If you don’t mind, Sheridan here. We’ll open it up for questions.
Great presentation. When you were talking about potential future growth, two areas on the NGL supply side that you mentioned were West Texas and then the Northeast in terms of Utica and Marcellus. Could you talk a little bit about potential strategies to how ONEOK would get, I guess more involved in West Texas and to get about in the first place in the Northeast. You know, how do you build a platform there kind of what we have?
It’s a good question. I think, you know, we really already view our business as a platform to get into those areas. So, when we look specifically at West Texas, you know, it’s important that you have a position in the Gulf Coast and Mont Bellevue, we have that. We’ve got a pipeline system already that traverses through. The dense and crowded Mont Bellevue area, we have looked at potentially expanding off of that infrastructure into West Texas. We’ve had a number of producers approach us over the years, trying to get us to expand into that area. And we continue to look at that and wait for our opportunity, okay.
As far as the Utica, if you see the Utica on a map, you’ll see that it’s actually closer to our existing infrastructure, NGL infrastructure in Chicago then was the Marcellus, okay. So, you know, that’s really perked up our attention. As I’ve said before, the Marcellus was an area we were very interested in. But as we said today, you know, our focus continues to be in the Bakken and in the Mid-Continent with less emphasis on the Marcellus. But with this Utica play and the success that’s happening there, we’re very much interested in it. And we think that we can be a part of that solution. So, it’s not a stretch for us to step into that area with our current platform. Sheridan, you want to add anything?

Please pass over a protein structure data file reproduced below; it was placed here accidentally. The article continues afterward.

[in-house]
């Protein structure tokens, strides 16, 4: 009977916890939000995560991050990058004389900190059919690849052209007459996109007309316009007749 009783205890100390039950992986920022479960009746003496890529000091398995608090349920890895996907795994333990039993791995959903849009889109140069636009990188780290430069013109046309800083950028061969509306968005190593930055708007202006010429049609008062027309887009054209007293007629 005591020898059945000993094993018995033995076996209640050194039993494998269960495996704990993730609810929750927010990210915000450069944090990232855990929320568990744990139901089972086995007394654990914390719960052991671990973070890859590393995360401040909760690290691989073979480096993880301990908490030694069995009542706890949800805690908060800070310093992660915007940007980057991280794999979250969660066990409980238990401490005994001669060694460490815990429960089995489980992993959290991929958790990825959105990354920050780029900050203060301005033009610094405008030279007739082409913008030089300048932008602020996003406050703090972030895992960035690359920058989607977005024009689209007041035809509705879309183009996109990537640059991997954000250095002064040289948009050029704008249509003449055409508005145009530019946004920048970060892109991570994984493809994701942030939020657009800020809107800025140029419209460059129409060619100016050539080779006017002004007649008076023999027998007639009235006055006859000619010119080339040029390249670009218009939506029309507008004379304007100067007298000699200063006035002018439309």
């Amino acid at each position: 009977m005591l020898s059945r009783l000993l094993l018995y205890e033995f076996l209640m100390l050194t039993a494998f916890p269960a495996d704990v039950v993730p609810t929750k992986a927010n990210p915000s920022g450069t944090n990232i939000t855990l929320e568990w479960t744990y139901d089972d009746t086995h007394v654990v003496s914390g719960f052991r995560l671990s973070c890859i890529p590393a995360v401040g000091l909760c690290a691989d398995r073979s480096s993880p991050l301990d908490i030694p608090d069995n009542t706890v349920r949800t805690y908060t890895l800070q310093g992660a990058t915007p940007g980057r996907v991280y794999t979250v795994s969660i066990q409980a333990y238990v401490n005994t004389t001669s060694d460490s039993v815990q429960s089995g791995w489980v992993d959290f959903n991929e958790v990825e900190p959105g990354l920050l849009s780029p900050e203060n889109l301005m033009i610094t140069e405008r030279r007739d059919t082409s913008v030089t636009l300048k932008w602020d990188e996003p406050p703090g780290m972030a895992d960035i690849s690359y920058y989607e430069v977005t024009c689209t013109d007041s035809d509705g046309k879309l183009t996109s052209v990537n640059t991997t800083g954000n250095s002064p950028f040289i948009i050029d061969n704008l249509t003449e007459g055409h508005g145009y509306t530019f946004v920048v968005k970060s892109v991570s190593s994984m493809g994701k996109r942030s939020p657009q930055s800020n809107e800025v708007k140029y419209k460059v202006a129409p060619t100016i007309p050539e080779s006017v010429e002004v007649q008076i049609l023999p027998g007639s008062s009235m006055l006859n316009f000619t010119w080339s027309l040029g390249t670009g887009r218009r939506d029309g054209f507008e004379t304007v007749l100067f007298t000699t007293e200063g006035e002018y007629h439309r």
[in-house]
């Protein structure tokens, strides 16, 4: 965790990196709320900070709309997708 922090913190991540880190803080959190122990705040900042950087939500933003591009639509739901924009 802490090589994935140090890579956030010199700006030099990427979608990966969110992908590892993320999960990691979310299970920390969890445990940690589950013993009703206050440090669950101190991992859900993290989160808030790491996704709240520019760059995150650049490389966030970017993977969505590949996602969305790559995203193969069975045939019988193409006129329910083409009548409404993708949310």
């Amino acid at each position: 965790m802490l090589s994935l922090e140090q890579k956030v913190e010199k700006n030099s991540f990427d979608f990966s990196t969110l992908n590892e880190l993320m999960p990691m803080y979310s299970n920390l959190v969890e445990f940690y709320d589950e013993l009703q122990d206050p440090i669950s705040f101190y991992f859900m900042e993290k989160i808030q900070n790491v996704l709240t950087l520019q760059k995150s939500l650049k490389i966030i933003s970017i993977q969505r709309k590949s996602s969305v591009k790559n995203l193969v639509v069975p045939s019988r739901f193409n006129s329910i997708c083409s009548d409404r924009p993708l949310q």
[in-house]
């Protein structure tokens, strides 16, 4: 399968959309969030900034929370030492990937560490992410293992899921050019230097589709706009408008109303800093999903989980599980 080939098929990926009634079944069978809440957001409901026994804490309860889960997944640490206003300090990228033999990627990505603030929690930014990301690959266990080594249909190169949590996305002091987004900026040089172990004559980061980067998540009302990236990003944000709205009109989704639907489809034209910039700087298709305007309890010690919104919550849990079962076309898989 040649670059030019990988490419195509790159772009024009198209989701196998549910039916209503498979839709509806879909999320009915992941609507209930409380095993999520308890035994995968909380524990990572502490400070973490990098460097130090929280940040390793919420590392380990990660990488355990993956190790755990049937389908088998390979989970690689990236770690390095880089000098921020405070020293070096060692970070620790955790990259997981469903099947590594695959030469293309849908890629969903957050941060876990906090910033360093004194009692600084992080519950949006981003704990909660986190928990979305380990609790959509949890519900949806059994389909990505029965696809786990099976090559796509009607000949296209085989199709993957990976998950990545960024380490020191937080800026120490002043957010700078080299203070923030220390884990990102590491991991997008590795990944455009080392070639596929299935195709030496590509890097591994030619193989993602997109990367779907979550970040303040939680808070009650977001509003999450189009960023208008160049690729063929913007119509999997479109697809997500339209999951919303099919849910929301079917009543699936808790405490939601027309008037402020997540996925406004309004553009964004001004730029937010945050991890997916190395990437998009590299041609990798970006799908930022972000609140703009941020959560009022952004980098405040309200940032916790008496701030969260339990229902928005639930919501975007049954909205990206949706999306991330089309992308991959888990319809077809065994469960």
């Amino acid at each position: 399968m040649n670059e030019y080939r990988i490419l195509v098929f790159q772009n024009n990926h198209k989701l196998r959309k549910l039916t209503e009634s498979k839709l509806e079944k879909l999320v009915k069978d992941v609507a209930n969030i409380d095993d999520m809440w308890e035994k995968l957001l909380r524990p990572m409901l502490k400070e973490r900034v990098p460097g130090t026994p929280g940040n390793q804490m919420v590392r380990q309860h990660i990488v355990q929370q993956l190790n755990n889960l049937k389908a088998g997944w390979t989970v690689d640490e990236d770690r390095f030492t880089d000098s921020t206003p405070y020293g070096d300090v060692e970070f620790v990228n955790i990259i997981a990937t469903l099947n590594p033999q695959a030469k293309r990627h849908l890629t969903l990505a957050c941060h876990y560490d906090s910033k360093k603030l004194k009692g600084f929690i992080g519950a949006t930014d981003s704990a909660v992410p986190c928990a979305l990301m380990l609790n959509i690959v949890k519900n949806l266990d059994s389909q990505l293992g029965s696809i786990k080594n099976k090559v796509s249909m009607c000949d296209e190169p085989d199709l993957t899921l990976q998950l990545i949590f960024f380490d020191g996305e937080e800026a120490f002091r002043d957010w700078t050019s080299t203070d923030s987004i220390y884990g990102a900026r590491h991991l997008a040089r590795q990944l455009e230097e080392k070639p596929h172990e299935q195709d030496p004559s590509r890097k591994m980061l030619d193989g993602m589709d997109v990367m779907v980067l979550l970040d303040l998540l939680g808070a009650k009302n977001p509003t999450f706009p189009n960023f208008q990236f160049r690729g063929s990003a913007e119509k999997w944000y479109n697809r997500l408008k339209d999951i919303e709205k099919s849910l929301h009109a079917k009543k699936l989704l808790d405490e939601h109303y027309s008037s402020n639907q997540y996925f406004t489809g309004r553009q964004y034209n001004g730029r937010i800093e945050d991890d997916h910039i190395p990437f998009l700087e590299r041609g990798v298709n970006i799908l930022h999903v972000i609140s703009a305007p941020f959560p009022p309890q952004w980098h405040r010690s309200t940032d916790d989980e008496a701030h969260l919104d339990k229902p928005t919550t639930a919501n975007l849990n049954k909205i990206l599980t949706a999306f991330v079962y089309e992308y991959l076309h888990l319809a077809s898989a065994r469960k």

Terry, with liquids growth coming out in the Mid-Continent and the Rockies, limited takeaway capacity connecting Mont Bellevue and Conway markets. You know how do you view incremental ethane supplies getting down to Mont Bellevue over the next year and half before you really see a lot of the pipeline connectivity between Conway and Bellevue open up? You know, are you seeing a crowding out effect of ethane in the Mid-Con where producers are choosing to send their heavier barrels down to Conway versus Ethane or are there options for those heavier barrels other than pipeline and so you’re still not seeing too much ethane rejection in Mid-Continent?